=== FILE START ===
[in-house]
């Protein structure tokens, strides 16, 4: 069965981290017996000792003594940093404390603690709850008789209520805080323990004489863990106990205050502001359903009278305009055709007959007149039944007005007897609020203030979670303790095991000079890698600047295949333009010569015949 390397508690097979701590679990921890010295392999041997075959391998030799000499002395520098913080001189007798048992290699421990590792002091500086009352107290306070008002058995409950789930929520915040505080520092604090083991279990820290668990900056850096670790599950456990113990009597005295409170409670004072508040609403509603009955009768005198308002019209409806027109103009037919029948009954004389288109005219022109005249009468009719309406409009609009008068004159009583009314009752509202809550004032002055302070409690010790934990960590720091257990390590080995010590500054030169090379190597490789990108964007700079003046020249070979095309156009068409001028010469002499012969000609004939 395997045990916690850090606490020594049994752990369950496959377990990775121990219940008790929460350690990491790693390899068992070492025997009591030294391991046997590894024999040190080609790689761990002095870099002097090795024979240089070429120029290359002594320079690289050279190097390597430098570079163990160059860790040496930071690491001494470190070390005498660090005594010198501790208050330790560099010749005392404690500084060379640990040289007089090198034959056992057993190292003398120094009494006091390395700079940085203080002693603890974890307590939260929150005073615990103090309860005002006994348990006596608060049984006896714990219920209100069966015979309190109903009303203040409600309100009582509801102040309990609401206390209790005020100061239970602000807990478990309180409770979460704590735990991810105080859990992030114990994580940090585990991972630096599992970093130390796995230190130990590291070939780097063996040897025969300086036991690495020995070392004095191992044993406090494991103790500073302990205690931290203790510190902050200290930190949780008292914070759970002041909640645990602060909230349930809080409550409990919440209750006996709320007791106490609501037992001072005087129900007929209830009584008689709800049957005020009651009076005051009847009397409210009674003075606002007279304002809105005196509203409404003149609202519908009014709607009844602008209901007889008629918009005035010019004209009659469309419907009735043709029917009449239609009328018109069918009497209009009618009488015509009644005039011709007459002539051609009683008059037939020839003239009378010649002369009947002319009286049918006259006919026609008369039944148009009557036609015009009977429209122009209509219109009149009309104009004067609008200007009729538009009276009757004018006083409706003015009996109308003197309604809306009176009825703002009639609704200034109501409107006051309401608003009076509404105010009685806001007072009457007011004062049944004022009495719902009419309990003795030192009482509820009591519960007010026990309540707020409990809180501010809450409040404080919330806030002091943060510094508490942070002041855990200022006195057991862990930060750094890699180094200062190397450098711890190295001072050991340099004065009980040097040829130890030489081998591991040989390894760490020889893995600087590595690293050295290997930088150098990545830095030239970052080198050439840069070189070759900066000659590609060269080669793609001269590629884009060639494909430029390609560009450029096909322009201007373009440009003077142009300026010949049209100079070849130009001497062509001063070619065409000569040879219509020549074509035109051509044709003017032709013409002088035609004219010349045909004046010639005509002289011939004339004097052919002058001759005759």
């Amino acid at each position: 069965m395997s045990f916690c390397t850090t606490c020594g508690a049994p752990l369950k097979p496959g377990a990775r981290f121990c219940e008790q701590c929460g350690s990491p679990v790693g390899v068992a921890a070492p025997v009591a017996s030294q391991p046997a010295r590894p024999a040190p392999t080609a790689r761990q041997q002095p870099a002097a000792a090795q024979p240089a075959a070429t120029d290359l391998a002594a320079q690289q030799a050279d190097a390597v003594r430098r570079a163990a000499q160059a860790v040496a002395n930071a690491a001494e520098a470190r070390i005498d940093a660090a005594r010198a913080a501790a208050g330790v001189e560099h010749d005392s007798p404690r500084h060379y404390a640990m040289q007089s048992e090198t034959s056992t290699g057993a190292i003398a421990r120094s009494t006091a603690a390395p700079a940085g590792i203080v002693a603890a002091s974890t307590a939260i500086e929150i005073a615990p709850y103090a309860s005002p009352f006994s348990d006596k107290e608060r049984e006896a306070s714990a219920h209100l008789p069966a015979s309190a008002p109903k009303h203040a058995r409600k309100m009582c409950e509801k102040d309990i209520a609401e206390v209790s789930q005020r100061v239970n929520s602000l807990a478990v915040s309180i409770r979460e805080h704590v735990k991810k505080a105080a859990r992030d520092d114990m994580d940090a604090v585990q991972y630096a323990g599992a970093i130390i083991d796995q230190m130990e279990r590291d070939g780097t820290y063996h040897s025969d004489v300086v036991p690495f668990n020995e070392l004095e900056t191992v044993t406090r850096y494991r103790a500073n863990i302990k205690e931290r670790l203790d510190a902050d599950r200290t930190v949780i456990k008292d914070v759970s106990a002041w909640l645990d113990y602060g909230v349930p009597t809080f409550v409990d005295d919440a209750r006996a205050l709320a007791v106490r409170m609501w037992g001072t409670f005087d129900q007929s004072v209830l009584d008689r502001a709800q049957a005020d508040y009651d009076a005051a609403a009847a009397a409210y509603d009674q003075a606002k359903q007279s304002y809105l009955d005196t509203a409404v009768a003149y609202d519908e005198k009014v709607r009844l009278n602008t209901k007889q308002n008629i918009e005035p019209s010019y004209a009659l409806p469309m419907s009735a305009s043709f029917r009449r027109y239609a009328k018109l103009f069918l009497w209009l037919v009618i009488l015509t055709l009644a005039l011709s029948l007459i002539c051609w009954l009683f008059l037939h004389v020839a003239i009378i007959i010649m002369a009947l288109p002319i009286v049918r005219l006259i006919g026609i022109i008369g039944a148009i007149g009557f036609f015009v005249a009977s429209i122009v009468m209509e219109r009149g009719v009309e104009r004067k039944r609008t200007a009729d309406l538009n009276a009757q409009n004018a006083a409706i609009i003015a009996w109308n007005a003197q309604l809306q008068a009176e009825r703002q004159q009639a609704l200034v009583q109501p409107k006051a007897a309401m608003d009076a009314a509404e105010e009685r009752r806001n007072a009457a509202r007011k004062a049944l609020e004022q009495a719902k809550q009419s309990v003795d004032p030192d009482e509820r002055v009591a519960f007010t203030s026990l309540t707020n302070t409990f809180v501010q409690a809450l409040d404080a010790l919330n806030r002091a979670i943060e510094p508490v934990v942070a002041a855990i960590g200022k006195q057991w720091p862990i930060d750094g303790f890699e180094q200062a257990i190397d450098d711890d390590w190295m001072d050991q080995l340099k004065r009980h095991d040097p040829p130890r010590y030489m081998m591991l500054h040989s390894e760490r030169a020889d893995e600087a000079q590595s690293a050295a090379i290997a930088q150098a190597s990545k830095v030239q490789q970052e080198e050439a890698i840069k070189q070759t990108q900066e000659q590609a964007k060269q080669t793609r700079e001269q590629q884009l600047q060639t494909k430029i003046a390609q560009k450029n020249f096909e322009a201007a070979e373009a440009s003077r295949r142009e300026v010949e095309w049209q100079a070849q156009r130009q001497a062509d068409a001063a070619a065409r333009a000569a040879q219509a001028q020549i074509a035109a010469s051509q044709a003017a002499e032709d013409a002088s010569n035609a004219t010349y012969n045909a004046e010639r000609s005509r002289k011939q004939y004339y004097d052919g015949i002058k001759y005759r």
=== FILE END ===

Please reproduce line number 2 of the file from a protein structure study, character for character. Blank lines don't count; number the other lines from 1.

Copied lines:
């Protein structure tokens, strides 16, 4: 069965981290017996000792003594940093404390603690709850008789209520805080323990004489863990106990205050502001359903009278305009055709007959007149039944007005007897609020203030979670303790095991000079890698600047295949333009010569015949 390397508690097979701590679990921890010295392999041997075959391998030799000499002395520098913080001189007798048992290699421990590792002091500086009352107290306070008002058995409950789930929520915040505080520092604090083991279990820290668990900056850096670790599950456990113990009597005295409170409670004072508040609403509603009955009768005198308002019209409806027109103009037919029948009954004389288109005219022109005249009468009719309406409009609009008068004159009583009314009752509202809550004032002055302070409690010790934990960590720091257990390590080995010590500054030169090379190597490789990108964007700079003046020249070979095309156009068409001028010469002499012969000609004939 395997045990916690850090606490020594049994752990369950496959377990990775121990219940008790929460350690990491790693390899068992070492025997009591030294391991046997590894024999040190080609790689761990002095870099002097090795024979240089070429120029290359002594320079690289050279190097390597430098570079163990160059860790040496930071690491001494470190070390005498660090005594010198501790208050330790560099010749005392404690500084060379640990040289007089090198034959056992057993190292003398120094009494006091390395700079940085203080002693603890974890307590939260929150005073615990103090309860005002006994348990006596608060049984006896714990219920209100069966015979309190109903009303203040409600309100009582509801102040309990609401206390209790005020100061239970602000807990478990309180409770979460704590735990991810105080859990992030114990994580940090585990991972630096599992970093130390796995230190130990590291070939780097063996040897025969300086036991690495020995070392004095191992044993406090494991103790500073302990205690931290203790510190902050200290930190949780008292914070759970002041909640645990602060909230349930809080409550409990919440209750006996709320007791106490609501037992001072005087129900007929209830009584008689709800049957005020009651009076005051009847009397409210009674003075606002007279304002809105005196509203409404003149609202519908009014709607009844602008209901007889008629918009005035010019004209009659469309419907009735043709029917009449239609009328018109069918009497209009009618009488015509009644005039011709007459002539051609009683008059037939020839003239009378010649002369009947002319009286049918006259006919026609008369039944148009009557036609015009009977429209122009209509219109009149009309104009004067609008200007009729538009009276009757004018006083409706003015009996109308003197309604809306009176009825703002009639609704200034109501409107006051309401608003009076509404105010009685806001007072009457007011004062049944004022009495719902009419309990003795030192009482509820009591519960007010026990309540707020409990809180501010809450409040404080919330806030002091943060510094508490942070002041855990200022006195057991862990930060750094890699180094200062190397450098711890190295001072050991340099004065009980040097040829130890030489081998591991040989390894760490020889893995600087590595690293050295290997930088150098990545830095030239970052080198050439840069070189070759900066000659590609060269080669793609001269590629884009060639494909430029390609560009450029096909322009201007373009440009003077142009300026010949049209100079070849130009001497062509001063070619065409000569040879219509020549074509035109051509044709003017032709013409002088035609004219010349045909004046010639005509002289011939004339004097052919002058001759005759």